…….le pensioni pubbliche sono assoggettate a tassazione solo in Italia, se il contribuente ha la nazionalità italiana.’

(Public sector pensions would be those defined as local Government, doctors, nurses, police, firemen, armed forces, teacher etc).

If you are a holder of one of these types of pensions and are resident in Italy, you will likely know that under the double taxation treaty with the UK, in this case, that public sector pensions are only taxed in the UK, for those who are no longer UK resident and are therefore not subjected to taxation in Italy.

However, the above statement implies that if you are an Italian national then this pension would be taxed in Italy. (Taking into account any double taxation credit that would need to be applied). Therefore, Italian tax rates would apply and the pension would not benefit from the application of the UK personal allowance, in Italy, either.

This is clearly important, given BREXIT, and the number of people who were considering or making application for Italian citizenship as a means of resolving the issue of residency. Italian citizenship would define you as an Italian national and tax would apply to a UK public service pension.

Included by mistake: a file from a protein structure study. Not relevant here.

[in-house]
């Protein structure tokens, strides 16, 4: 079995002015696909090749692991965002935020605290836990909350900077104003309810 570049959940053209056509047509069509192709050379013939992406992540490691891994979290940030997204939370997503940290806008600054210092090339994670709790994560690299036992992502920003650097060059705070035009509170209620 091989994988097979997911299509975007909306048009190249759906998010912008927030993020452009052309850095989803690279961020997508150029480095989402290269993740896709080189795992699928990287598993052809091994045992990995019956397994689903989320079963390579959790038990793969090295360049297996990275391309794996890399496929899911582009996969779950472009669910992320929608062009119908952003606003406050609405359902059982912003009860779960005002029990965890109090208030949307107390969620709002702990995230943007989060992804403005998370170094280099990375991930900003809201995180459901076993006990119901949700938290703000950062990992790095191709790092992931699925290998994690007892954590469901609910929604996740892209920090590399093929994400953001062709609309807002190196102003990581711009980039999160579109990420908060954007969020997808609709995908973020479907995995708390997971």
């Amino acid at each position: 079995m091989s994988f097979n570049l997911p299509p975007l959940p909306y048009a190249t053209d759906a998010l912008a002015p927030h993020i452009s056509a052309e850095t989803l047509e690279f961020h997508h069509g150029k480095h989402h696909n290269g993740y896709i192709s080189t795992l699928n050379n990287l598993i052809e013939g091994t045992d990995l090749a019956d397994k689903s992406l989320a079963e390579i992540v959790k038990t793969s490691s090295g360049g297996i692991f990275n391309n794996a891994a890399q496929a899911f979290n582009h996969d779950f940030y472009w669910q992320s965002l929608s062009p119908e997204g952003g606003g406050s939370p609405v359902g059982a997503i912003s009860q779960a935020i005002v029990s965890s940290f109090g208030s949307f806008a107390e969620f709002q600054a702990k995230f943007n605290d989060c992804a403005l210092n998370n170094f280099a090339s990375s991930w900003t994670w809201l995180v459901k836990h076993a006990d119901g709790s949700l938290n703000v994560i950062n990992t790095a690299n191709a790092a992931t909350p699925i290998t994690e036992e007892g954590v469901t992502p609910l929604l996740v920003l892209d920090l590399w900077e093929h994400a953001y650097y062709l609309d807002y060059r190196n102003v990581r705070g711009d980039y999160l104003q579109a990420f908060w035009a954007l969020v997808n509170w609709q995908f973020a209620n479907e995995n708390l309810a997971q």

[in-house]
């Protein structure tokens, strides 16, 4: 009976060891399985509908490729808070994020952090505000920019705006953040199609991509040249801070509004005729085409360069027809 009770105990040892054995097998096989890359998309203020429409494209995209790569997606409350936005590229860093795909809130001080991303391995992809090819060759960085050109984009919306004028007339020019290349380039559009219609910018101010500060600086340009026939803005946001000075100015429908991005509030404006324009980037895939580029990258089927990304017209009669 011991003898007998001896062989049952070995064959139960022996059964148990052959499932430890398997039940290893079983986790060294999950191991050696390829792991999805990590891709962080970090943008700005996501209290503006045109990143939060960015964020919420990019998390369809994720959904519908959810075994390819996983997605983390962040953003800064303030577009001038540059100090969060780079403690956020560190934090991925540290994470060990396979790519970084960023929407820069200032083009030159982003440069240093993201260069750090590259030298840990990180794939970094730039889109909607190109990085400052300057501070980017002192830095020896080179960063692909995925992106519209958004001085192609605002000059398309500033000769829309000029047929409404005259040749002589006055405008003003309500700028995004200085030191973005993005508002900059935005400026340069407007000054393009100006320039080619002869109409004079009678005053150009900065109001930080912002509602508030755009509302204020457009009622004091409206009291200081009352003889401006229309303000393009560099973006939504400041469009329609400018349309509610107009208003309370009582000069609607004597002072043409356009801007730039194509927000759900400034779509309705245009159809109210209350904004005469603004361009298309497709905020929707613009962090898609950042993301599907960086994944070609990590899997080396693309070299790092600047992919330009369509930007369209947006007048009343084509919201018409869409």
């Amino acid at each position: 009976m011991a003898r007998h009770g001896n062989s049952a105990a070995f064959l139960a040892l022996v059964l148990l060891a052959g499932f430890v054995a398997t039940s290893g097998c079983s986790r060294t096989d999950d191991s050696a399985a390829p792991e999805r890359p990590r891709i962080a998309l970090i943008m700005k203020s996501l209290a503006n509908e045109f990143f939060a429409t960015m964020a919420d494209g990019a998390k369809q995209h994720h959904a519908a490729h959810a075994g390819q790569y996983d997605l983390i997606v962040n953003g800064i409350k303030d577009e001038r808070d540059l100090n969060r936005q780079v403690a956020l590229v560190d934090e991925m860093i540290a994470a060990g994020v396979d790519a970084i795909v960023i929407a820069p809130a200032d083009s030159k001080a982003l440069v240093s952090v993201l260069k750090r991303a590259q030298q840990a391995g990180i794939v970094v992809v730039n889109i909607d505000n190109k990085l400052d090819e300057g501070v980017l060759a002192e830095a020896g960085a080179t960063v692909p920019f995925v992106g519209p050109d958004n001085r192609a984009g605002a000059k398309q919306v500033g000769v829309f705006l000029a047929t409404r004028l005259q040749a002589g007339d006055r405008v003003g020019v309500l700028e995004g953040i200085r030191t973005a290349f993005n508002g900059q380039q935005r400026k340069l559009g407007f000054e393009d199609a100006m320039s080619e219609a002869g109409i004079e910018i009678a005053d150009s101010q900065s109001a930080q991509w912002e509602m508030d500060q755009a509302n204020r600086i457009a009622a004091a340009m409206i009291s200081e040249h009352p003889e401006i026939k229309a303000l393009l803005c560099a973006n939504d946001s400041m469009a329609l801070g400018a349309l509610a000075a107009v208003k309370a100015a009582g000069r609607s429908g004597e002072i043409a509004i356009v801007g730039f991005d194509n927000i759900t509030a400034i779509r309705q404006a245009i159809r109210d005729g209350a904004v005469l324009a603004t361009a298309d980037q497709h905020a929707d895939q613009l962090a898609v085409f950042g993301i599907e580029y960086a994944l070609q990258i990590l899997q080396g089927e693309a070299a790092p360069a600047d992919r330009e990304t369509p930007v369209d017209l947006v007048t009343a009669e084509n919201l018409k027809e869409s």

DOUBLE TAXATION TREATY
Without wanting to take the words of a website as hard evidence, I did some more foraging and can confirm the words of the double taxation treaty (UK/Italy) as follows:

(2) (a) Any pension paid by, or out of funds created by, a Contracting State or a political or an administrative subdivision or a local authority thereof to any individual in respect of services rendered to that State or subdivision or local authority thereof shall be taxable only in that State.

(b) Notwithstanding the provisions of sub-paragraph (2)(a) of this Article, such pension shall be taxable only in the other Contracting State if the individual is a national of and a resident of that State.

THE BREXIT PROBLEM JUST KEEPS GETTING BIGGER
So, here we have another BREXIT problem which has now arisen as part of further investigation. I would suggest that Italian citizenship, for those with UK civil service pensions, needs to be thought out carefully and planned financially, before any action is taken.

Italy – Thinking about taxes?

By Gareth Horsfall - Topics: Banking, BREXIT, EU Select committee, Italy, Tax
This article is published on: 14th February 2017

14.02.17

Tax in Italy can seem complicated but with careful financial planning it needn’t be.

A summary